This deck is my favorite style of control deck, where even the win conditions are answers and impact the board. The Raptor/Protector engine reminds me very slightly of Snapcaster/Restoration Angel in terms of their ability to turn the corner and kill quickly once you have stabilized. Some games you play them on turn 3 and attack and play a tempo game, and other games you settle into a complete defensive posture and try to get ahead by as many cards as possible.
Another big incentive for this deck is that the best answer to Deathmist Raptor is Deathmist Raptor—and this deck has that package but also a stronger late game than the Abzan decks, mostly because of the ability to Dig Through Time and reliably find and recycle Ugin, the ultimate trump card..One factor we didn’t consider for the Grand Prix was the popularity of Abzan Aggro, which is a pretty tough matchup. Given this, I would cut an Ultimate Price and Omenspeaker for 2 more Self-Inflicted Wound in the sideboard. Having a 2-mana answer is absolutely key against them.
One of the main incentives to play the deck. You have a ton of answers to big creatures and planeswalkers, and Disdainful Stroke which is particularly good against Xenagos, Nissa and Atarka. Between Crux of Fate and Ugin, you can win games from behind—and Dig Through Time helps you find these cards more reliably.
If they have Raptors of their own, I would recommend keeping in all 4 Raptors and cutting an additional Courser and the Sultai Charm.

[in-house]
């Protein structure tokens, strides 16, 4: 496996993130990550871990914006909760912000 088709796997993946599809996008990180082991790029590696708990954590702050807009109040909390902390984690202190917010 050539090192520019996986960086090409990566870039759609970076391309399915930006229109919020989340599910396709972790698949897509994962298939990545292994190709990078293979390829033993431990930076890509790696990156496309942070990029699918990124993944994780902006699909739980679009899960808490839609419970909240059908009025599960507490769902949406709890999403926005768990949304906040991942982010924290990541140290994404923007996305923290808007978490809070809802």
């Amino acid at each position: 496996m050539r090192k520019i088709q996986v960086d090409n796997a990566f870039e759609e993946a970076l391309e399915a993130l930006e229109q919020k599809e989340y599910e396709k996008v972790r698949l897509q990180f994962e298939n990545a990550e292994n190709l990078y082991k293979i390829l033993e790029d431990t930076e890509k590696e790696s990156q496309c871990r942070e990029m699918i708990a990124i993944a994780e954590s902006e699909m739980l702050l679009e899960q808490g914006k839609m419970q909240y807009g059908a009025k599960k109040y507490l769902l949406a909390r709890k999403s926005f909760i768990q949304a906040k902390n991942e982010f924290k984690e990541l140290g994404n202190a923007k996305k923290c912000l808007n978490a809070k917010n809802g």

Another great matchup. You have discard, counterspells, Raptors, and a competitive long game. The ability to rebuy Thoughtseize and Disdainful Stroke is a hugely disruptive element for them to deal with. For the most part I think you really only lose to a fast and well protected Ojutai, so I would recommend playing conservatively and leaving up Stroke in the middle turns of the game unless you already have a Crux to power through.
Their best strategy in the post-board games is to beat you with Ashiok and Tasigur rather than Ojutai, which is why I leave all 4 Downfall in and only bring in 1 Self-Inflicted Wound. They are better off as a threat-dense deck than a control deck in the matchup, so you don’t want to get stranded with the wrong answer to whatever threat they draw. Stratus Dancer is absolutely key by playing as a 2-for-1 that protects your good cards from counterspells, and as an additional morph to bring back Raptor in the late game.